At the beginning of August, I attended my first U.S. Go Congress. After a few years of telling people that "I'd like to go" and "I can never quite seem to make it happen", I realized that I simply wasn't trying hard enough. So, I did what I needed to do to make it to the Go Congress this year.
If you don't know what Go is, check out the American Go Association's description of Go. I also highly recommend The Interactive Way to Go, which will teach you about the rules and basics of the game, and give you simple puzzles to test yourself.
This year the 28th annual U.S. Go Congress was held in Colorado Springs. The Congress is a week-long convention where people from all over the United States (and in some cases other nearby countries like Canada or Mexico) come together to play, talk about, and study Go. Professional players come from all over the United States, as well as Japan, China, and Korea, to teach and to play.
Eight Days of Go, not Nine
Back when I got my plane tickets for the Congress, I made a rookie mistake: I scheduled myself to fly back home on Sunday night, figuring I wouldn't miss anything that way. Well, it turns out that after the banquet and awards ceremony on Saturday night, there's basically nothing else to do. People fly out the same night, or the next morning. When I mentioned this to people at the Congress, I found this is actually a fairly common mistake. This year's Congress went from Saturday, July 31st, through Saturday, August 7th.
The Main Event: The U.S. Open
The main event at the U.S. Go Congress is the U.S. Open. This week-long tournament runs from Sunday through Saturday, and consists of six games with a day off on Wednesday. The time limit is one and a half hours per side (2 hours per side in the upper dan divisions), with 5 30-second byo yomi periods. That's twice the typical time limit in a Go tournament! I wasn't sure if I could handle the longer game, but I actually used up all of my time in the first two games of the tournament, and hardly noticed that the time limit was so much longer.
Professional Game Reviews
In the afternoons, there are a lot of opportunities to attend scheduled game review sessions, where professional players would go over your game with you and help you to understand how to improve your game. I found this extremely helpful, and sometimes when a professional would point out the best move, it turned out to be the next move I played. Other times, the response would be "I played that later". In fact, it seemed to become kind of a running joke, with players admitting "I played that later" as opposed to as the next move in the game. Still, it's good to feel that we were finding the right moves, even if the timing wasn't perfect.
I attended game reviews by Jennie Shen, Mingjiu Jiang, and Xuefen Lin. In fact, I was lucky enough to attend a review by Xuefen Lin with only one other person, and it turned into something more like a private lesson, a game review where we had enough time to go over the entire games and lots of variations. She also shared a favorite tesuji from a recent professional game that she had studied. It was really a rare opportunity to get to know a professional player a little bit better.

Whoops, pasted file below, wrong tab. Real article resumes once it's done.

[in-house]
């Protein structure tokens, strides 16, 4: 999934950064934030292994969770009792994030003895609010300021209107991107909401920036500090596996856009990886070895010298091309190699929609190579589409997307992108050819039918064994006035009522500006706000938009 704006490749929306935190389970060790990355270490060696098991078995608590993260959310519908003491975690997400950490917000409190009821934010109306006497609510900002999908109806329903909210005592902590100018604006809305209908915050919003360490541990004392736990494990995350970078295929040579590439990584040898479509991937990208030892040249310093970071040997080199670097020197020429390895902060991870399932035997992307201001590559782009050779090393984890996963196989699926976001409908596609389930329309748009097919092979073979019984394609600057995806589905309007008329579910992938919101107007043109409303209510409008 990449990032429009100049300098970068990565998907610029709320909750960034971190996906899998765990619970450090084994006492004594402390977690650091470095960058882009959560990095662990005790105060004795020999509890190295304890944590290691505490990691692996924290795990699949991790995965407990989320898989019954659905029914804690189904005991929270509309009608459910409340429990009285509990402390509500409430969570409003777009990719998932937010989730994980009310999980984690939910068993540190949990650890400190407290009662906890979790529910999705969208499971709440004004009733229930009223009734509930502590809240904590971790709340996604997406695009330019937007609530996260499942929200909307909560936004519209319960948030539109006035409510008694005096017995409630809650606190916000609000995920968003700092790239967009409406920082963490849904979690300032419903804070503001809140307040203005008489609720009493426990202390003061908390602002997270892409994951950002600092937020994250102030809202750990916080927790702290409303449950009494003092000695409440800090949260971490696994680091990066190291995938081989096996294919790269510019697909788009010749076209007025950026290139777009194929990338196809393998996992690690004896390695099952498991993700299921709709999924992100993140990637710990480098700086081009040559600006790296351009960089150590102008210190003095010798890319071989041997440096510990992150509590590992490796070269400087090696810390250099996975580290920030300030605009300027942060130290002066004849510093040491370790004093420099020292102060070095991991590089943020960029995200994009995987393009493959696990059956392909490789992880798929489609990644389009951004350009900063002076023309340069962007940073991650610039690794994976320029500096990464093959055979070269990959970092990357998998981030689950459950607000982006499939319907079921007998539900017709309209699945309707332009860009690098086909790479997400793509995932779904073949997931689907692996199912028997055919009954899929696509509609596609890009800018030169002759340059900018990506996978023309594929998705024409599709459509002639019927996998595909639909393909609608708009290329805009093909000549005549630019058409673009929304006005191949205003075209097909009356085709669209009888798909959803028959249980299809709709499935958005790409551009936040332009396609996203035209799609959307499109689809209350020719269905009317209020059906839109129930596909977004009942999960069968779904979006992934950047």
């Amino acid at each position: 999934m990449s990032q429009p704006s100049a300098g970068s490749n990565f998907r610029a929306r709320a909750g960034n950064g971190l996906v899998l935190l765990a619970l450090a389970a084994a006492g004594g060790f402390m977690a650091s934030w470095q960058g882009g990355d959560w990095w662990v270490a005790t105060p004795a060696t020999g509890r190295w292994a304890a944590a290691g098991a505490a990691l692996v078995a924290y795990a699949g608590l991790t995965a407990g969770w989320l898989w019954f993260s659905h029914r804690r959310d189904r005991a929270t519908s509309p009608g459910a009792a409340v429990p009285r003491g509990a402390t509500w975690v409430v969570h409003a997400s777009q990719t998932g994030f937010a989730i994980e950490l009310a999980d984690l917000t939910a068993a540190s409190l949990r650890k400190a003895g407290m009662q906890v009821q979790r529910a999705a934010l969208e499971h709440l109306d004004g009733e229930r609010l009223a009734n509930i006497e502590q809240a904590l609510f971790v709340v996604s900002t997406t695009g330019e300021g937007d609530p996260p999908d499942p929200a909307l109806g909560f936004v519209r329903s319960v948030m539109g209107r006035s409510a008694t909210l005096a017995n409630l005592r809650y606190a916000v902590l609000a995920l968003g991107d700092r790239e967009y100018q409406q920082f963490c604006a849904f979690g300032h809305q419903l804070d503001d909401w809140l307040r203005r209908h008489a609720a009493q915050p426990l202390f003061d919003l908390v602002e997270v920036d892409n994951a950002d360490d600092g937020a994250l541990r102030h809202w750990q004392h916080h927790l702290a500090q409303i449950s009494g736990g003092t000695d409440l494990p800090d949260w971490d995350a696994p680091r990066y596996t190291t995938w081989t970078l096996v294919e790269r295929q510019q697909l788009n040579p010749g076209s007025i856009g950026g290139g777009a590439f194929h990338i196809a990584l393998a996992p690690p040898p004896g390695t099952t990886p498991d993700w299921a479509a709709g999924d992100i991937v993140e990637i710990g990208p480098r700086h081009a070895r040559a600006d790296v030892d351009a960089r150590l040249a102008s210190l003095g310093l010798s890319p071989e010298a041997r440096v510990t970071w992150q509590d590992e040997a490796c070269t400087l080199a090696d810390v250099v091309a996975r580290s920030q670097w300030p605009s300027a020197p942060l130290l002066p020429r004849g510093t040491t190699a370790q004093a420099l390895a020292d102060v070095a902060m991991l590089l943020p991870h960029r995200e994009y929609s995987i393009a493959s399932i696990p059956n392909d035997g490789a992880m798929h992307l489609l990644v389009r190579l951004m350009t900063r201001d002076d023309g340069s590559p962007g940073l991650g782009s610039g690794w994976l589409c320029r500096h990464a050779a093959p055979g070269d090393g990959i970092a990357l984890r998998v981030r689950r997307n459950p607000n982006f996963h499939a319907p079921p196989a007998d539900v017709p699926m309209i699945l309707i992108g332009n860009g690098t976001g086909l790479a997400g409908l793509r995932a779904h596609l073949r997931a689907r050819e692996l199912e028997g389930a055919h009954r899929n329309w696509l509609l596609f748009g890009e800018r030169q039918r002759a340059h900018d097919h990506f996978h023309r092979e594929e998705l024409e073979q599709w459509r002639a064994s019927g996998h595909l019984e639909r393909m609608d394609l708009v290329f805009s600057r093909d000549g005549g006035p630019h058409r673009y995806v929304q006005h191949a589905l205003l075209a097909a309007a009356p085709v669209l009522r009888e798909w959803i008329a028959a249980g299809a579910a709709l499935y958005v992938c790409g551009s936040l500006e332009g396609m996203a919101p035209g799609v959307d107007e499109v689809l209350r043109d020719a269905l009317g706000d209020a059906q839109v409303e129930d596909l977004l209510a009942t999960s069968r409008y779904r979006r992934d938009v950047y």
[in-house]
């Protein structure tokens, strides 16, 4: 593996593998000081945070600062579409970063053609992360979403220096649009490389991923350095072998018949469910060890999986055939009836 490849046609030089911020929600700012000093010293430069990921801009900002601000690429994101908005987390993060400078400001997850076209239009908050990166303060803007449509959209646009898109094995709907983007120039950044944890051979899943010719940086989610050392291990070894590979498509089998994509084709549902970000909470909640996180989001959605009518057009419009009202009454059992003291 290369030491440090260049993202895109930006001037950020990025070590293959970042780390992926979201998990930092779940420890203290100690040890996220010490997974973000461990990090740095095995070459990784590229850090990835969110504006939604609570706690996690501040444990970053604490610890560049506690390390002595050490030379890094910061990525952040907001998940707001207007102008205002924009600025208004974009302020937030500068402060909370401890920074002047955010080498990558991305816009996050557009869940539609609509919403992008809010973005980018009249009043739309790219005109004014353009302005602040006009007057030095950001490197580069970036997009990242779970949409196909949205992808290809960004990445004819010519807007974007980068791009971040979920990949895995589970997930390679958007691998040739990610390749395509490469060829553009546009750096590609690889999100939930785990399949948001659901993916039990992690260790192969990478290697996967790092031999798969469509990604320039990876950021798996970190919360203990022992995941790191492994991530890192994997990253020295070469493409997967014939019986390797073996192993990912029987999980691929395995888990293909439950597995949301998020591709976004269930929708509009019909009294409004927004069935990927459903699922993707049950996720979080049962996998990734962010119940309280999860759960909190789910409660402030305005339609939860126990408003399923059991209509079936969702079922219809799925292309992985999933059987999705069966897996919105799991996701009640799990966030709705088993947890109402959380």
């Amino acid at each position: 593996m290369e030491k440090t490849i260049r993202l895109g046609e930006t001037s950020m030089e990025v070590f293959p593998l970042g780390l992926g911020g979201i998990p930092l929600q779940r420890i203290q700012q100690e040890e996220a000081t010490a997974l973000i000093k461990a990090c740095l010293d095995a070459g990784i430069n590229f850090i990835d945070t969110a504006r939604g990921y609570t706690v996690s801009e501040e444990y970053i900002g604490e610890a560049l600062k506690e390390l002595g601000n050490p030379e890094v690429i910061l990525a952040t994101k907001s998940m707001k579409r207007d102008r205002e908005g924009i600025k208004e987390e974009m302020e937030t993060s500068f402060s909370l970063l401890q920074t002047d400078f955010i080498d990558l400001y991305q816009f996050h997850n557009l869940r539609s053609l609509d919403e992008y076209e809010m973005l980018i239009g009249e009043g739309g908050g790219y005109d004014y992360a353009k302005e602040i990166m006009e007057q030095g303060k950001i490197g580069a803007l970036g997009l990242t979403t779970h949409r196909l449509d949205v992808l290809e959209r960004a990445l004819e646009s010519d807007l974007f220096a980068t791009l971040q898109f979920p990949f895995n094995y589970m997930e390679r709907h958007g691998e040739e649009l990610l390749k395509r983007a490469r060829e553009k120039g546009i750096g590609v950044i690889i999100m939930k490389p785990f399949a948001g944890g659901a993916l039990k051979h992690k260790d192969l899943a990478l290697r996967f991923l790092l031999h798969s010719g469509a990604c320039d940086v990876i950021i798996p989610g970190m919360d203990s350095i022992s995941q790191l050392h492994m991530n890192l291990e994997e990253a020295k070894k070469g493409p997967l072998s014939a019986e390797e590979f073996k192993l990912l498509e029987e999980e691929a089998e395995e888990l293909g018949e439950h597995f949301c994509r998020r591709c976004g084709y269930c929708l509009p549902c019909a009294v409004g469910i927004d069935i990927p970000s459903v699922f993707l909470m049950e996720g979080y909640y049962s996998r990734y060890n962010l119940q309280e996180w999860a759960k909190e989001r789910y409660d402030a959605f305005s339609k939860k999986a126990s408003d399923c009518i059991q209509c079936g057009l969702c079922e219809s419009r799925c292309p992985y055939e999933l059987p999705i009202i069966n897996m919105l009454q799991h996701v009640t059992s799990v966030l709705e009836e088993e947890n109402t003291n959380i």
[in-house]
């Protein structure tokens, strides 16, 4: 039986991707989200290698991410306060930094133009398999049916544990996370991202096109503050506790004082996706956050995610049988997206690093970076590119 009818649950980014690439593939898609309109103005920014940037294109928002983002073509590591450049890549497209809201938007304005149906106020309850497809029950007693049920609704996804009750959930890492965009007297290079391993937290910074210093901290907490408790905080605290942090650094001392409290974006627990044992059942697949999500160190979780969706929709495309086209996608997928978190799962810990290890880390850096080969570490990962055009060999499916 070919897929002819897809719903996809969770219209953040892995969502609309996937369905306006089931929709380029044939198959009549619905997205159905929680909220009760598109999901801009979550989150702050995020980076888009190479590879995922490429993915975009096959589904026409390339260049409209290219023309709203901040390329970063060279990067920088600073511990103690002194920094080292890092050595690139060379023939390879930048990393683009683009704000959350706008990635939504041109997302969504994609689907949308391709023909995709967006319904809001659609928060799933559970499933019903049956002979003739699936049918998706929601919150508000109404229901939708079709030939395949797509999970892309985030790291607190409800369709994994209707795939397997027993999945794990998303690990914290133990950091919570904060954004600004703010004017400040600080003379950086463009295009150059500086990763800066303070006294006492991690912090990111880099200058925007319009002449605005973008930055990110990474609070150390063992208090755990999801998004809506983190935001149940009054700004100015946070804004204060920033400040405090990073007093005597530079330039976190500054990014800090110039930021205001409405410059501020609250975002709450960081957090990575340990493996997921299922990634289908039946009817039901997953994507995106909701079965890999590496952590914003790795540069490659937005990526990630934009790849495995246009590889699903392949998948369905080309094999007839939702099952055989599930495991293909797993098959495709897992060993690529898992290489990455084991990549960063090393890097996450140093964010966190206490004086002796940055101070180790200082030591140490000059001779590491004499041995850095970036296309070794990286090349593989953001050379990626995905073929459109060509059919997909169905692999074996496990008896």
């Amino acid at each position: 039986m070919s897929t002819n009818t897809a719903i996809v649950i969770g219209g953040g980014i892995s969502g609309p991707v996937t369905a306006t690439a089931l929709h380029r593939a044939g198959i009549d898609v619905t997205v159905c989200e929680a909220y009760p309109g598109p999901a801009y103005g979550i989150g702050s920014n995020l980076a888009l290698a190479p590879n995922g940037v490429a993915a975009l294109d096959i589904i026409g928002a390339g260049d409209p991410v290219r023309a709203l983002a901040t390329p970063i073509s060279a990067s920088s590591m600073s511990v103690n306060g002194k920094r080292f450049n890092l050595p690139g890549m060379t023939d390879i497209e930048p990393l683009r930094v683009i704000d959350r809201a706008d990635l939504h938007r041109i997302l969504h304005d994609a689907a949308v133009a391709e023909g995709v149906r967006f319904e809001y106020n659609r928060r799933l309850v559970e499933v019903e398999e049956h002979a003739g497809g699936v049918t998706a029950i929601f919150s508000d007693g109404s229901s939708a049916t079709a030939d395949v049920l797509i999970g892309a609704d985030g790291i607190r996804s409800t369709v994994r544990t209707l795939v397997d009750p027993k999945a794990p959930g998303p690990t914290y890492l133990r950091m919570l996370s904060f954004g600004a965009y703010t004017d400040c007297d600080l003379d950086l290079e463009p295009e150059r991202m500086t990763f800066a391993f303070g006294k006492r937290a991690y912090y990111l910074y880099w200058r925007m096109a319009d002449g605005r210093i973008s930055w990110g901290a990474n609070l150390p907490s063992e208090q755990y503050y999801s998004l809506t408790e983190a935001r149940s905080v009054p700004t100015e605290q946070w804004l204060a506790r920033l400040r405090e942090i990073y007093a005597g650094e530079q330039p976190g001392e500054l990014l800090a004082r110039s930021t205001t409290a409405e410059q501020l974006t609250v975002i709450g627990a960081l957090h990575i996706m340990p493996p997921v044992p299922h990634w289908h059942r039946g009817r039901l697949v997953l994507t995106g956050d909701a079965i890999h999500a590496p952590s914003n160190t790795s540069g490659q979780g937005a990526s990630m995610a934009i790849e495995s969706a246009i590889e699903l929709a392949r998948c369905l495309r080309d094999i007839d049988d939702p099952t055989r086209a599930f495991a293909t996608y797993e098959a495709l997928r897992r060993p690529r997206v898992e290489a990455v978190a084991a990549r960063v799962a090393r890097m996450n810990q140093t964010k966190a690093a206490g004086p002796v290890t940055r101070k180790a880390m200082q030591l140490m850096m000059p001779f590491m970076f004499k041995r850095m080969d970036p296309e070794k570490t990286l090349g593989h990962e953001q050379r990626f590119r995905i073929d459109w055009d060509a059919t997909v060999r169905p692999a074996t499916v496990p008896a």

There are a number of other tournaments that take place at the Congress, including 9x9 and 13x13 tournaments, the Die Hard Tournament (a 1-day tournament that takes place on the day off from the U.S. Open), the Redmond Cup (a youth tournament named for Michael Redmond, the only non-Asian in history to achieve the professional rank of 9 dan), and the Ing Masters Tournament (attended both by professionals and strong amateur players).
I attended lectures by several professionals, including Ryo Maeda, whose series of lectures has been very popular among kyu players for the last 10 years, Yilun Yang, and Mingjiu Jiang. I walked away from all of the lectures with valuable lessons about how to approach my game, and in my recent games I'm still applying the principles I learned.
There are other presentations at the Congress that gave me a chance to learn about events going on in the world of Go. This is another area where the Congress materials could be a little bit clearer! Before the Congress, I was wondering if there was room to do discussions about community projects, but it was hard to find anything about this on the Congress site. There were presentations from GoGoD, GoClubsOnline, and there was one scheduled for IgoLocal.net, but unfortunately Chuck Thomas couldn't make it to the Congress. If you're not familiar with IgoLocal.net, it's basically the same service as the PromoteGo.org project that I've been working on, on and off, for the last couple of years. I'll talk a little more about that in a future post.
I had a great time at the U.S. Go Congress this year! It definitely made me a stronger player, and it really inspired me to work on my game again. I also met some great people in the U.S. Go community, and made some new friends. I really wish I had gone to some of the previous Congresses now.
Next year's U.S. Go Congress will be taking place in Santa Barbara! Santa Barbara is one of my favorite vacation spots. Hopefully this beautiful city will inspire a lot of Go players to come, and to bring their families. We need lots of volunteers, from Saturday-only registration volunteers (which doesn't interfere with the Congress at all...there's not much that happens on Saturday) to Treasurer and Tournament Director positions, which require a much larger commitment. If you're interested, please see the list of available U.S. Go Congress Volunteer Positions.